Although the main focus of the portraits was on the sitter, Freud often managed to subtly include himself in the painting. Sometimes a glimpse of his reflection can be seen in a mirror or, in the case of Two Irish Men in W11, unfinished self-portraits sit on the floor against the wall. Oftentimes these glimpses go unnoticed unless pointed out.

Freud painted portraits of his friends and fellow artists, including Auerbach and Bacon. Sometimes the sitter was clothed and other times naked, often sprawled across a bed or on the floor. He did not seek out attractive models for his nudes but painted people of all shapes and sizes, including the very large Sue Tilley (b. 1957), nicknamed Big Sue. Despite going against conventional beauty, the painting sold for $33.6 million in 2008. His most frequent sitter was his friend David Dawson, however, he also painted a few well-known names, such as Kate Moss (b.1974) and the Queen (b.1926), the latter obviously fully clothed.

Freud painted his first nude self-portrait at the age of 70, using thick layers of paint to draw attention to his ageing body. It took him several months to complete and Freud was never completely happy with the result. “I couldn’t scrap it,” he said, “because I would be doing away with myself.”

As well as the full length nude, Freud continued to produce self-portraits, for example, close-ups of his head and shoulders. Again, he applied thick paint to the canvas to reveal the lines on his ageing face as well as the shadows caused by the artificial lighting in his studio.

Towards the end of his career, Freud rekindled his passion for lines by producing etchings, which he had briefly experimented with during the 1940s. Freud approached his etchings in a similar manner to painting, propping the copper plate upright on his easel. Over weeks and months, he etched into the metal, working heavily on the backgrounds to make it darker than the subject of the etching. Freud only produced one etched self-portrait, which shows up all the wrinkles and imperfections of his 74-year-old face. Due to the overworking of the stylus on the metal plate, the final print is rather dark, almost as if the elderly man is fading into the background.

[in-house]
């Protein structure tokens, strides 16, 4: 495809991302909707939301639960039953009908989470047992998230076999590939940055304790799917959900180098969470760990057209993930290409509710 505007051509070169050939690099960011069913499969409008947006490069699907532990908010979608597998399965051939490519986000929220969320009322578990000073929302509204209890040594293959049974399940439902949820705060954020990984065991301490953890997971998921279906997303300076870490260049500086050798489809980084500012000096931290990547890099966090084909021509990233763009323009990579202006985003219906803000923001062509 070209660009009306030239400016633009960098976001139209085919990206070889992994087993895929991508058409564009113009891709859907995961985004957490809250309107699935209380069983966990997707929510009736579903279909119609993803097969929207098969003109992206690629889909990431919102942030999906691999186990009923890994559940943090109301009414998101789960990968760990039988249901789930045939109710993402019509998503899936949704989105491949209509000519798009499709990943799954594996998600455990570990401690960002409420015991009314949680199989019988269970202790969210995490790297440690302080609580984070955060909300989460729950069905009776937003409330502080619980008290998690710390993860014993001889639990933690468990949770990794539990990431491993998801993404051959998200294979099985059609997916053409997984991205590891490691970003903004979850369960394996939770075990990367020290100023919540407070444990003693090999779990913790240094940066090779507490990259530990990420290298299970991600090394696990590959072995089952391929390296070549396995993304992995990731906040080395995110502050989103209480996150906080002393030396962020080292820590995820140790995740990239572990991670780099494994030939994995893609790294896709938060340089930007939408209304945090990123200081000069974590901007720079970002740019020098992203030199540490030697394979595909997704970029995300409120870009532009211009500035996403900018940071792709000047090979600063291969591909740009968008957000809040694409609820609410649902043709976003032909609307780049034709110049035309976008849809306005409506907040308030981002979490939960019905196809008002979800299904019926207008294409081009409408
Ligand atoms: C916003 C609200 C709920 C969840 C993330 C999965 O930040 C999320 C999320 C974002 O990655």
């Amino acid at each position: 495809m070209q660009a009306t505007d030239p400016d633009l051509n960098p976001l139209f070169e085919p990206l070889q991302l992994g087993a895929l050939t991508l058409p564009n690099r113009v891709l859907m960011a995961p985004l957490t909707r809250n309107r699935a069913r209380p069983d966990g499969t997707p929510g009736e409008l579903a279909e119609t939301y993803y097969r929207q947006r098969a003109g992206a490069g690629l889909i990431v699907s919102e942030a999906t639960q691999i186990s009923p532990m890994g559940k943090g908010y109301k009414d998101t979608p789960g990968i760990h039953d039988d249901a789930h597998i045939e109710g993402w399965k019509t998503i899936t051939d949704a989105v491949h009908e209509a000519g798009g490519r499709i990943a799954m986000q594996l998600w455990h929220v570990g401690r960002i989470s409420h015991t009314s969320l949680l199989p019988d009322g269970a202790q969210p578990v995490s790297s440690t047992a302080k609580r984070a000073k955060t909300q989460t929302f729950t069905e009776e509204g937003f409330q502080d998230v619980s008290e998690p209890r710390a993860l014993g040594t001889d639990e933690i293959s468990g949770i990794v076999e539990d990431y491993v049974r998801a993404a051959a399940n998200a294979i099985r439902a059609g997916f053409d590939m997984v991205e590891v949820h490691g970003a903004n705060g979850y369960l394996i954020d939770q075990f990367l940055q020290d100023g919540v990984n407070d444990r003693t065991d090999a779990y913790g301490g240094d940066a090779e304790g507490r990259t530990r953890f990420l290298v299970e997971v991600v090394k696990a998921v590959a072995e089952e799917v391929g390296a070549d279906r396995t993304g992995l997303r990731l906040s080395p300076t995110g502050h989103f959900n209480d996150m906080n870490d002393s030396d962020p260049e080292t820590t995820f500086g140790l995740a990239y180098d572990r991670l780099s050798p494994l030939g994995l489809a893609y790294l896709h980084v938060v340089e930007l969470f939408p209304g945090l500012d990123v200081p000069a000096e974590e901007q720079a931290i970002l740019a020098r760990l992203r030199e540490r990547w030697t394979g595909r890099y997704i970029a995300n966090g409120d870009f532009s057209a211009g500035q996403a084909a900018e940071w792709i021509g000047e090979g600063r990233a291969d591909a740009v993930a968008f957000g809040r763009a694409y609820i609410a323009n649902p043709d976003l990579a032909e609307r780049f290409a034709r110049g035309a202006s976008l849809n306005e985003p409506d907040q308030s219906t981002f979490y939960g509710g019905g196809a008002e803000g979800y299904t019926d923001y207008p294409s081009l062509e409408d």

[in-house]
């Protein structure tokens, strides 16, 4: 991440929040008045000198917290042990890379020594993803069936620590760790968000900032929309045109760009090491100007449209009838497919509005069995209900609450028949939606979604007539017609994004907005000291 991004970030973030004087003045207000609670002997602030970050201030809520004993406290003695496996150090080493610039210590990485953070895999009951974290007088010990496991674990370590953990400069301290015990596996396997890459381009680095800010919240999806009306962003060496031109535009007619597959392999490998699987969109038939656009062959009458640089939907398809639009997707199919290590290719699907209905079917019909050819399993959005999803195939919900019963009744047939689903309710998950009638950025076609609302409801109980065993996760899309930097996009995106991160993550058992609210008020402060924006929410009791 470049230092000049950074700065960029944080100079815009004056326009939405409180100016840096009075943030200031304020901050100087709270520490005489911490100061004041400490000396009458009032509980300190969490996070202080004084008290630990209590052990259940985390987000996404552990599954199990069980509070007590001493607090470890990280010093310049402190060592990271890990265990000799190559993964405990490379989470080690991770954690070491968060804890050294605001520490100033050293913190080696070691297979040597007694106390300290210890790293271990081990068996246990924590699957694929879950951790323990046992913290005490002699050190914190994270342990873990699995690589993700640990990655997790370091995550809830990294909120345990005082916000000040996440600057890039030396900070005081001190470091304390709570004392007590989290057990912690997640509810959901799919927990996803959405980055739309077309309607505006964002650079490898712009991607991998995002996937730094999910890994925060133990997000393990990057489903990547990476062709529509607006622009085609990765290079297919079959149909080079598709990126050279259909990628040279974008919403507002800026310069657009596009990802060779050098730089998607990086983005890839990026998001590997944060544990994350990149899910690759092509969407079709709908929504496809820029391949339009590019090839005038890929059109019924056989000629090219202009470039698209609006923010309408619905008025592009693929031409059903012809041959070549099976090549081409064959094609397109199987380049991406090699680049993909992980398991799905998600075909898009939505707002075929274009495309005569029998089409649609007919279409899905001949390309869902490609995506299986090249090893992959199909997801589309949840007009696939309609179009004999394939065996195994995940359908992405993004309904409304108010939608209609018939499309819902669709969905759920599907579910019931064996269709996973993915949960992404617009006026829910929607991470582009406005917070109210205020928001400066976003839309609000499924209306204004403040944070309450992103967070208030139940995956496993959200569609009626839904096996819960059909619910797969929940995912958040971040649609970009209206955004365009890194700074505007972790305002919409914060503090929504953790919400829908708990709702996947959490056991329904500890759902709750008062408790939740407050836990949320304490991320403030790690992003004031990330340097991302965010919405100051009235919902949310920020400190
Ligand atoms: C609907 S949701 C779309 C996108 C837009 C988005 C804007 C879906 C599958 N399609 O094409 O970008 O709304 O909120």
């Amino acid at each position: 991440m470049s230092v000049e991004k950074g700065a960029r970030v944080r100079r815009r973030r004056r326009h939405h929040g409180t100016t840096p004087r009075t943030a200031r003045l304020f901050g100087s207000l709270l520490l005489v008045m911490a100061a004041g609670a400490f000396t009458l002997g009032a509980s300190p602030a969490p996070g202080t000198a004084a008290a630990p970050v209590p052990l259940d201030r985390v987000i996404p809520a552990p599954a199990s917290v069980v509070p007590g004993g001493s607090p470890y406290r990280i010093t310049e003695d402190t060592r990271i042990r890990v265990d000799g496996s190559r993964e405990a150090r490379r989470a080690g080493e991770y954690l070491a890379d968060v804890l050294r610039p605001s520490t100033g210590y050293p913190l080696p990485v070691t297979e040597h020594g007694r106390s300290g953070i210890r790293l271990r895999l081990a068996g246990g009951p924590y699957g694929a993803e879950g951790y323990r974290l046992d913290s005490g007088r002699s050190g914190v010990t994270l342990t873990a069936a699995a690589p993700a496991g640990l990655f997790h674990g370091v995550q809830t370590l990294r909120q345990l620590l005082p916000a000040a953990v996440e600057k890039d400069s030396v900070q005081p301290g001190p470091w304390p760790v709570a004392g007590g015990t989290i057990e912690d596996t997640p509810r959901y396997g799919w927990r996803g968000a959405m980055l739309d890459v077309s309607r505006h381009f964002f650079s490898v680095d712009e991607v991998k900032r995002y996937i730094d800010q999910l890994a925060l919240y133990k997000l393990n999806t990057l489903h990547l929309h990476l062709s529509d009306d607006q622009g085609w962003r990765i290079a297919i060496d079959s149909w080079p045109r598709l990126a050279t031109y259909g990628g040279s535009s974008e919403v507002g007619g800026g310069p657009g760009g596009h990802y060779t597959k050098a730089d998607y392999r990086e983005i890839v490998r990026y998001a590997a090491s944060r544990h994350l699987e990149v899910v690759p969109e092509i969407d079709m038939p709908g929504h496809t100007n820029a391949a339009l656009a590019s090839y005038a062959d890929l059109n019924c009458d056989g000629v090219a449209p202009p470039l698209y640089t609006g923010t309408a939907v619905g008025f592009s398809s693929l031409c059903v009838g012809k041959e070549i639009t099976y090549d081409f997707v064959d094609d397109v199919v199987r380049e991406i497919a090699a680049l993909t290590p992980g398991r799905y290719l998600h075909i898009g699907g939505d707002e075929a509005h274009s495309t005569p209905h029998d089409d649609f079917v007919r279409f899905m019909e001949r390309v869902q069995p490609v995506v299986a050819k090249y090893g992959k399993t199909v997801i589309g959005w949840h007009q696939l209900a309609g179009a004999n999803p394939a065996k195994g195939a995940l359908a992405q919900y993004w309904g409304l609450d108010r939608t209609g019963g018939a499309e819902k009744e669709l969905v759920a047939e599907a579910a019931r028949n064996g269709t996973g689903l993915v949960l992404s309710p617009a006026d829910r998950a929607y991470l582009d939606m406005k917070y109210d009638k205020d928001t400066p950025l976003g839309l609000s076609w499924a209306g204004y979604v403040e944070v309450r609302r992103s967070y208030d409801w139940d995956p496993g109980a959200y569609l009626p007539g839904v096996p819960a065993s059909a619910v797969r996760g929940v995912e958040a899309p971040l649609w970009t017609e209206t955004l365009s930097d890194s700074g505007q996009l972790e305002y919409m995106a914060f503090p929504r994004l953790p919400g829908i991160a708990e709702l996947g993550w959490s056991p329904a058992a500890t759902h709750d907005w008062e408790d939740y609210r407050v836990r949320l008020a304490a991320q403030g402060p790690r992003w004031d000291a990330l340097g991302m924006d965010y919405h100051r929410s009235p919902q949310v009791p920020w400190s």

In 1996, 27 of Freud’s paintings and 13 etchings were displayed at the Abbot Hall Art Gallery in Kendal, Cumbria. This was a particularly major exhibition for the artist and it was followed by an exhibition of his early works at the Scottish National Gallery of Modern Art. In 2002, Tate Britain held a large retrospective of Freud’s work, however, it has taken until 2019, eight years after Freud’s death, for the first exhibition of his self-portraits to be held.